This Friday, I’ll be interviewing Ray Spaxman – Vancouver’s City Planner from 1973 to 1989 – as part of the City Program’s Paradise Makers series.
[November 2 at SFU Harbour Centre (515 West Hastings) at 7 pm. Email firstname.lastname@example.org or call 778-782.5100 for a reservation.]
This should be an extremely informative evening for anyone interested in how the Vancouver of today came to be.
I also talked with Ray last week – and wrote a few comments as a result:
These days, developers and their marketing departments all want something iconic – at least the imprimatur if not necessarily the architecture. Some will simply name the building after the I word and call it a day. But assemble a gaggle of architects and be sure that they’ll bemoan our icon deficit. Too much green glass, not enough titantium.
Some architecture students even held an international competition – ‘pototype’ – to challenge the prevailing orthodoxy of the ‘Vancouver Style.’ At a panel discussion, all agreed: Vancouver may be good at background buildings but how about something gutsy in the foreground?
Or at least something taller. That was the option Vancouver pursued at the beginning of this century, when the traditional downtown height limit was shattered in return for a commitment to more adventurous architecture. You’ll be able to judge for yourself on Georgia Street, when at least three new super-talls open by the Olympics.
But one voice is already urging caution – and it’s a voice worth heeding. It comes with perspective.
Ray Spaxman was recruited as the City Planner by Vancouver’s leadership in 1973, when the public was in full flight from the excesses of modernisn and out-of-control development. Only a decade and a half previously, the tallest building in the West End was the Sylvia Hotel. (“Dine in the Sky” said the sign on the roof.) And not many people thought several hundred concrete slabs had really improved our urban ambience all that much.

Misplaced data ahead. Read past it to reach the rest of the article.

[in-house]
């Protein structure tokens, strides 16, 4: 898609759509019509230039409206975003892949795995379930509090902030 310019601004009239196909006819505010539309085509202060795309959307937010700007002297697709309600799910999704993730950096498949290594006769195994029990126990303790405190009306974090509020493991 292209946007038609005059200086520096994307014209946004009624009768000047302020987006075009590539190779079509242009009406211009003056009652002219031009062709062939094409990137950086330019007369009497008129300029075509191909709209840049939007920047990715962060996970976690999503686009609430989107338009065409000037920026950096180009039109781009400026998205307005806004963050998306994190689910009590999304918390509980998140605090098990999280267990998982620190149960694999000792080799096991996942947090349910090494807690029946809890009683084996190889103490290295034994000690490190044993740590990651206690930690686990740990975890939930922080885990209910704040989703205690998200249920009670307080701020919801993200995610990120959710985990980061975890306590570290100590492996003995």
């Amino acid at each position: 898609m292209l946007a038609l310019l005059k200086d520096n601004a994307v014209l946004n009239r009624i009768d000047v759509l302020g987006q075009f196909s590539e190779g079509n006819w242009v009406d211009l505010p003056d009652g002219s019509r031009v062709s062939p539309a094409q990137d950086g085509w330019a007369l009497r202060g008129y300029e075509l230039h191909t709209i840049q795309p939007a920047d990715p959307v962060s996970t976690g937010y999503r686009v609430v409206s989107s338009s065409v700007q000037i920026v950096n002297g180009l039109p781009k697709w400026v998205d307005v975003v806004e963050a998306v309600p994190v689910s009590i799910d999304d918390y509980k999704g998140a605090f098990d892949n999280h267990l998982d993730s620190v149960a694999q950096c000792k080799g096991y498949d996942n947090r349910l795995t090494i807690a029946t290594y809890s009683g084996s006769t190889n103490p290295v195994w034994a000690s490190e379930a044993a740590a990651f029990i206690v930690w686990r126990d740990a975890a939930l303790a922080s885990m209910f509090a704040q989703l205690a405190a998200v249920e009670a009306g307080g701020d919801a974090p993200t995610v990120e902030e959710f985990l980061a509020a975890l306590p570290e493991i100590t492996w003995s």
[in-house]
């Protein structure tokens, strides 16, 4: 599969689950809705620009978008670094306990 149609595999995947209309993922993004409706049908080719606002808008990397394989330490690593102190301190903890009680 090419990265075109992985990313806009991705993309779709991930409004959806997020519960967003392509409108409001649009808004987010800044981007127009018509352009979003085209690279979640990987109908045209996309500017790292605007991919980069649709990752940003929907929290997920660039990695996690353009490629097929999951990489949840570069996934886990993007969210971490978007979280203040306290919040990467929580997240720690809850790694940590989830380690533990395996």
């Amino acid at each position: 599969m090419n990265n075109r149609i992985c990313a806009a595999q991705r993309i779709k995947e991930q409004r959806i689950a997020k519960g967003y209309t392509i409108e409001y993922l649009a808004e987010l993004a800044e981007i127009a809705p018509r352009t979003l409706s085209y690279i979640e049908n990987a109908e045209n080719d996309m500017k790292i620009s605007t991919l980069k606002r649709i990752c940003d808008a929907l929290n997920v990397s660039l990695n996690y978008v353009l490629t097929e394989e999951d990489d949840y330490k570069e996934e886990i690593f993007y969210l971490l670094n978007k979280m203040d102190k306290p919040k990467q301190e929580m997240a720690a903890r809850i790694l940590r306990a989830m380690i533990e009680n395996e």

Spaxman was responsible for changing the way planning and development was done in this city – and he summed it up in one word: “neighbourliness.” A building had to be respectful of its neighbours, and of the citizens on the street. Nothing expresses it better than the canopies which now make it possible to walk downtown on a rainy day without having to take an umbrella.
Buildings, in other words, had to be more than sculptural objects on vacant plazas – ‘pigs in space,’ as some planners still call them . It didn’t matter how ‘iconic’ a building was if it selfishly ignored the urban environment in which it dwelt. The best bad example: the original Eaton’s at Pacific Centre, with its acres of blank white walls. Very iconic, very unfriendly.
Spaxman fears that ‘iconic’ may be just a shorter word for ostentatious. As we pile on the density though bonusing and well-intentioned transfers, we may lose the all-important sensitivity to site that becomes increasingly difficult as the scale overwhelms through sheer massing, no matter how well articulated.
Spaxman’s contributions to Vancouver are, as they said of another English architect, all around us if we only look. He served at City Hall for a quarter century, he transformed a bureaucracy, and he trained a generation of planners who carried on his legacy. By any standard, he deserves the title of ‘Paradise Maker’ – one of those leaders from the 1970s and 80s who not only felt an obligation to maintain the quality of life and the environment in the Lower Mainland but to make it better.
In the next City Program interview, scheduled for November 2 at SFU Harbour Centre (515 West Hastings) at 7 pm, Ray Spaxman will discuss his life and times – and the challenges that face this fast-changing metroplis. (Email email@example.com or call 778-782.5100 for a reservation.)
There’s a good chance the word iconic will come up in the conversation.